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Journal of Biomedicine and Biotechnology
Volume 2011 (2011), Article ID 947928, 4 pages
Review Article

Anti-VEGF Therapy in Breast and Lung Mouse Models of Cancers

1Dipartimento di Patologia Generale, Seconda Università degli Studi di Napoli, Via L. De Crecchio, 7, 80138 Napoli, Italy
2Dipartimento di Biologia e Patologia Cellulare e Molecolare, Istituto di Endocrinologia ed Oncologia Sperimentale del CNR c/o, Facoltà di Medicina e Chirurgia di Napoli, Università degli Studi di Napoli “Federico II”, Via Pansini 5, 80131 Napoli, Italy

Received 20 September 2010; Accepted 1 October 2010

Academic Editor: Monica Fedele

Copyright © 2011 Di Domenico Marina et al. This is an open access article distributed under the Creative Commons Attribution License, which permits unrestricted use, distribution, and reproduction in any medium, provided the original work is properly cited.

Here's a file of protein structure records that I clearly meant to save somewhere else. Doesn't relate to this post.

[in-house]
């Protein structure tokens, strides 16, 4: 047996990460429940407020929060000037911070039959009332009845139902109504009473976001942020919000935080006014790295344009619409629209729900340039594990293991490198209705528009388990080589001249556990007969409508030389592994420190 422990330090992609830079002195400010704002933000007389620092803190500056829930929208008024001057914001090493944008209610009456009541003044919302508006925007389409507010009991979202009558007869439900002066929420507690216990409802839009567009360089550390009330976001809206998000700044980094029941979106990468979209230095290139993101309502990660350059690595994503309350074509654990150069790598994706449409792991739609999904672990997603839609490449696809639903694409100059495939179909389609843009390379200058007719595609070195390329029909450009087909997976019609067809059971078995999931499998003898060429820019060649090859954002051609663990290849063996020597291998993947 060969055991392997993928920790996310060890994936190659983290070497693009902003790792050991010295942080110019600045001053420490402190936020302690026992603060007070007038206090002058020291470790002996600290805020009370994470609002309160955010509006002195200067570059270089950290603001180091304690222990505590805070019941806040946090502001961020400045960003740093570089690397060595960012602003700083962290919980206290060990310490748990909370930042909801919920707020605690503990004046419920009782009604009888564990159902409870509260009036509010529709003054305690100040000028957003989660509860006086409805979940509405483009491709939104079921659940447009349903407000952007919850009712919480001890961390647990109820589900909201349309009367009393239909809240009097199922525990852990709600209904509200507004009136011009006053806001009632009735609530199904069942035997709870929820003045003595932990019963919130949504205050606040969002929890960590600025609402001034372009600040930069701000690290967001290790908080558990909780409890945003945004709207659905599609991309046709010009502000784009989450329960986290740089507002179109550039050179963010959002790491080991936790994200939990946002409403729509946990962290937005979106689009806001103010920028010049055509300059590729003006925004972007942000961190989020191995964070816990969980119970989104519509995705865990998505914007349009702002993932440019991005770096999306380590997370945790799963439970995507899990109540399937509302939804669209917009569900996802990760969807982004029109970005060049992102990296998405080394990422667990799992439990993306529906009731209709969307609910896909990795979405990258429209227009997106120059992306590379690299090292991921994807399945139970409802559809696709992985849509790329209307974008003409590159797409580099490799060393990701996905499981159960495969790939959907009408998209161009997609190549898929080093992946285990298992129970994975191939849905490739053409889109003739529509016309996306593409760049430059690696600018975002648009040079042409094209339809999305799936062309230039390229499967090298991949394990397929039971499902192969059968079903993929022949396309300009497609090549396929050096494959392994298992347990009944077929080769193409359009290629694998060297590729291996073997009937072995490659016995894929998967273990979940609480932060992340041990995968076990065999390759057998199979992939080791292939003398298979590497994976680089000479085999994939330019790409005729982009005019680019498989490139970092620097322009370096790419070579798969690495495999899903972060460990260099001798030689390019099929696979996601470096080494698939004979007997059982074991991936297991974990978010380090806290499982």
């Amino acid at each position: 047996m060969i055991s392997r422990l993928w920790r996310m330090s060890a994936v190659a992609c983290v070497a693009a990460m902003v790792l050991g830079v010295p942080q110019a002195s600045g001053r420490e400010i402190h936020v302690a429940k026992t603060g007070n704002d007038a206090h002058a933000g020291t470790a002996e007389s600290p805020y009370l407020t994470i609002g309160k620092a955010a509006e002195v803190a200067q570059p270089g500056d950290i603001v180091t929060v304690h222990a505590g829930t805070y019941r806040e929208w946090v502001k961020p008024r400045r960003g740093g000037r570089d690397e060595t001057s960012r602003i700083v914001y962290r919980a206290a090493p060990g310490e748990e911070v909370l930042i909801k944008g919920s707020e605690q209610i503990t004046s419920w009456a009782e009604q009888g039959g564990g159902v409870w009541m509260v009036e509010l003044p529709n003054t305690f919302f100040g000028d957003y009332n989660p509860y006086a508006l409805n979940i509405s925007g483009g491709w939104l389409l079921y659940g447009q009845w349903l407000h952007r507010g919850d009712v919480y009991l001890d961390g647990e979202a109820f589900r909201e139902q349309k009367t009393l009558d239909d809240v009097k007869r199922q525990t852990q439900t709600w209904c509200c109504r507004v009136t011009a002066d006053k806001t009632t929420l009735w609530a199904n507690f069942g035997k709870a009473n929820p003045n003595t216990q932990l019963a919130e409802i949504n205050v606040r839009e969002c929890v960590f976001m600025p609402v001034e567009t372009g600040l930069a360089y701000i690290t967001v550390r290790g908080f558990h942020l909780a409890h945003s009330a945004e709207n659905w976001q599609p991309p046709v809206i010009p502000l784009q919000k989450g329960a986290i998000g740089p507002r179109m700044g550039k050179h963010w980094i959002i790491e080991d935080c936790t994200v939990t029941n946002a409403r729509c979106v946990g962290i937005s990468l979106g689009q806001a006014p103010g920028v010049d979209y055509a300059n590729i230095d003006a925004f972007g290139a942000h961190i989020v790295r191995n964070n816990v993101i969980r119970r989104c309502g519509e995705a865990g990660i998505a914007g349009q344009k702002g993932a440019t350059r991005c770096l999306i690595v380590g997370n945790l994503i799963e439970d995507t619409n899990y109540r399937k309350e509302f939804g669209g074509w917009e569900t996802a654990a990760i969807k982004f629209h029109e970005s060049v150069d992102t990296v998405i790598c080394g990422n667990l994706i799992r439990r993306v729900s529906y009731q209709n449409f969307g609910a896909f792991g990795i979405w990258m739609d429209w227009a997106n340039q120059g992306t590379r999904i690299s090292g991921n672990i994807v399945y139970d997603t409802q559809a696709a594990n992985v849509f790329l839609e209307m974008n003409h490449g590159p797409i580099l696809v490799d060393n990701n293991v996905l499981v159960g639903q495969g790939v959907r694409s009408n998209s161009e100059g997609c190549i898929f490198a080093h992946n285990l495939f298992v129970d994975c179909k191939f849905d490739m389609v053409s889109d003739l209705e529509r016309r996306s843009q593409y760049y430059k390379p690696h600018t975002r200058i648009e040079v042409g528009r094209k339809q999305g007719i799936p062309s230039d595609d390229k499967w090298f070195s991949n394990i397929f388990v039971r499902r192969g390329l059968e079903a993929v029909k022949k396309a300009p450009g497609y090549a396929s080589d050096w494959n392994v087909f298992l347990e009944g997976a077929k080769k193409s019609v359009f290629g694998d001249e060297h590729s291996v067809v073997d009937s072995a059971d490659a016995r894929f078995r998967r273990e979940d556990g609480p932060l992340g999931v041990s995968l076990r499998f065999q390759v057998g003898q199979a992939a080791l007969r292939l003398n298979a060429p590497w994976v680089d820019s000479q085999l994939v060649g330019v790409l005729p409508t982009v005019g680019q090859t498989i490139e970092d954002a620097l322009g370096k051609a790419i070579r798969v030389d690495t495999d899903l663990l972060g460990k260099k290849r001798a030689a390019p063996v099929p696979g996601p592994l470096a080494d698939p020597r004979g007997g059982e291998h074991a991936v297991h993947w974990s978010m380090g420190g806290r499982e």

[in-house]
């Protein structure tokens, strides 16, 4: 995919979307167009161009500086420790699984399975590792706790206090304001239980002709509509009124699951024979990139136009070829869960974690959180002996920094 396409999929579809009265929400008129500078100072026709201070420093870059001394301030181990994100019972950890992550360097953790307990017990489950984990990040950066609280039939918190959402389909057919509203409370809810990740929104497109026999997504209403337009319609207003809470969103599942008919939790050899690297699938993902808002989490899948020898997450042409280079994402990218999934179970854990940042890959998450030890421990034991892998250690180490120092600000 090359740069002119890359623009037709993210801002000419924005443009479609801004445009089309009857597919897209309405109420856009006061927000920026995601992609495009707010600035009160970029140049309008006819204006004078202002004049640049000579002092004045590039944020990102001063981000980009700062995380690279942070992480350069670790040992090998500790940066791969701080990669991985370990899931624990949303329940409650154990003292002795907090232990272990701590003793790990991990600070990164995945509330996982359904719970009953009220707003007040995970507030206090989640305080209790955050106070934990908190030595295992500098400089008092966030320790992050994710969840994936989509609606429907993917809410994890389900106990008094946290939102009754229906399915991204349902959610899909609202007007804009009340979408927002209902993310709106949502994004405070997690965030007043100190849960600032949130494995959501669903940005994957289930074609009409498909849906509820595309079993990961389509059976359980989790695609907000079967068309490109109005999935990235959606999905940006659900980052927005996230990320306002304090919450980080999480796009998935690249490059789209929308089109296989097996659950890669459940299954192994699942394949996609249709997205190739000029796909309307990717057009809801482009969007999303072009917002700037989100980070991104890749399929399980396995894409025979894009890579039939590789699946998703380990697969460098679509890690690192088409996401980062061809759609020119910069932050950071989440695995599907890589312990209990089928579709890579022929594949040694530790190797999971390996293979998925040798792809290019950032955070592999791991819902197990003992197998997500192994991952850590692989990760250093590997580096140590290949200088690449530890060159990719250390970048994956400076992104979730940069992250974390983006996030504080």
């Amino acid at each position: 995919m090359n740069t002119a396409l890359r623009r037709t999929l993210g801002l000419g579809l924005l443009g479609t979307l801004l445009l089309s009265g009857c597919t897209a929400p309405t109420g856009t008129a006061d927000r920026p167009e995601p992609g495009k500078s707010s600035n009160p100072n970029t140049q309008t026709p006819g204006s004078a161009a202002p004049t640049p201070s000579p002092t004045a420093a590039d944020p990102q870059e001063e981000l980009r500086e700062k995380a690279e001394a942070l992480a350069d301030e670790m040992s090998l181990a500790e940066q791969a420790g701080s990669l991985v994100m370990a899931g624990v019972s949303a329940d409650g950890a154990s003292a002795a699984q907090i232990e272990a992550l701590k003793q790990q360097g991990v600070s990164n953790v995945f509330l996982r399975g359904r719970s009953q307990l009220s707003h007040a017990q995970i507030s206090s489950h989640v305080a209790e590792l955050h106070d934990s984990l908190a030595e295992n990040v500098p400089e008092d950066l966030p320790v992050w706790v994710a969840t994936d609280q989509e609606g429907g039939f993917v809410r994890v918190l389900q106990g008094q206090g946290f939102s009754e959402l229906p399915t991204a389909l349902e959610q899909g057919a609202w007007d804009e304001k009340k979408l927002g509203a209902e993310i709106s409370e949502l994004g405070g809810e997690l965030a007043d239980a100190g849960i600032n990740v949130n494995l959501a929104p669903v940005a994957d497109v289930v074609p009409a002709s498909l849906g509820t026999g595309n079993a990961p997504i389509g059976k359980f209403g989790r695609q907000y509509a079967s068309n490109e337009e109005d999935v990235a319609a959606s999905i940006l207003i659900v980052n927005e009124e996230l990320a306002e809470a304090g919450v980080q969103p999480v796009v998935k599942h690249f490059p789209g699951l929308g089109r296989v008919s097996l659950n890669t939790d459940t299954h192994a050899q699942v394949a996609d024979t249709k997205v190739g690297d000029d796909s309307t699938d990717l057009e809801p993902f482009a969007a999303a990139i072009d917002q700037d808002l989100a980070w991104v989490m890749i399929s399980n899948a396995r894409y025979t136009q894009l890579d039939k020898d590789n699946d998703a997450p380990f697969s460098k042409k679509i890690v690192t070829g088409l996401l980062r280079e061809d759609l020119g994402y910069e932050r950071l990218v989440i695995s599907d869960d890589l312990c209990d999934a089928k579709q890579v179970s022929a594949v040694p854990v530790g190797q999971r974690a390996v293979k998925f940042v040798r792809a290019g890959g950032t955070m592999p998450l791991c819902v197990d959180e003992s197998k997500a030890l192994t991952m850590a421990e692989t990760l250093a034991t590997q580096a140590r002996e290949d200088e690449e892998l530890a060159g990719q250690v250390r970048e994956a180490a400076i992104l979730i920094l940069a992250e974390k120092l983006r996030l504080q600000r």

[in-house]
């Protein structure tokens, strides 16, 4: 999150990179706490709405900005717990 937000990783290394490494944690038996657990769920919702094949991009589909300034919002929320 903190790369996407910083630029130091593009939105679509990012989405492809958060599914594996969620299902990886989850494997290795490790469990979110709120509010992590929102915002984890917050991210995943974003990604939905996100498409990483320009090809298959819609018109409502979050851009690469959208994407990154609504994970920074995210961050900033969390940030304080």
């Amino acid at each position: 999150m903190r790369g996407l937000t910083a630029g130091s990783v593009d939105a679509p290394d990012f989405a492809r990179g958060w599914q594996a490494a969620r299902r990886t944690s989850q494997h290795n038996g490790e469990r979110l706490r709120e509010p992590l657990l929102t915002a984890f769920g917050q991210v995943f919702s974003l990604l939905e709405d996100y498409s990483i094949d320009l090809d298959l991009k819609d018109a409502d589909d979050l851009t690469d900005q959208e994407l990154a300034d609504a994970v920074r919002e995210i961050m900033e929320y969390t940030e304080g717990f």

Cancer is the second leading cause of death in the world after cardiovascular diseases. Some types of cancer cells often travel to other parts of the body through blood circulation or lymph vessels, where they begin to grow. This process is recognized as metastasis. Angiogenesis is the formation of new blood vessels from existing vessel. Normally angiogenesis is a healthy process, that helps the body to heal wounds and repair damaged body tissues, whereas in cancerous condition this process supports new blood vessels formation that provide a tumor with its own blood supply, nutrients and allow it to grow. The most important proximal factor for angiogenesis is the vascular endothelial growth factor VEGF. Angioinhibition is a form of targeted therapy that uses drugs to stop tumors from making new blood vessels. Therefore, in this paper we analyse the importance of VEGF as target of cancer therapy, analysing murine models.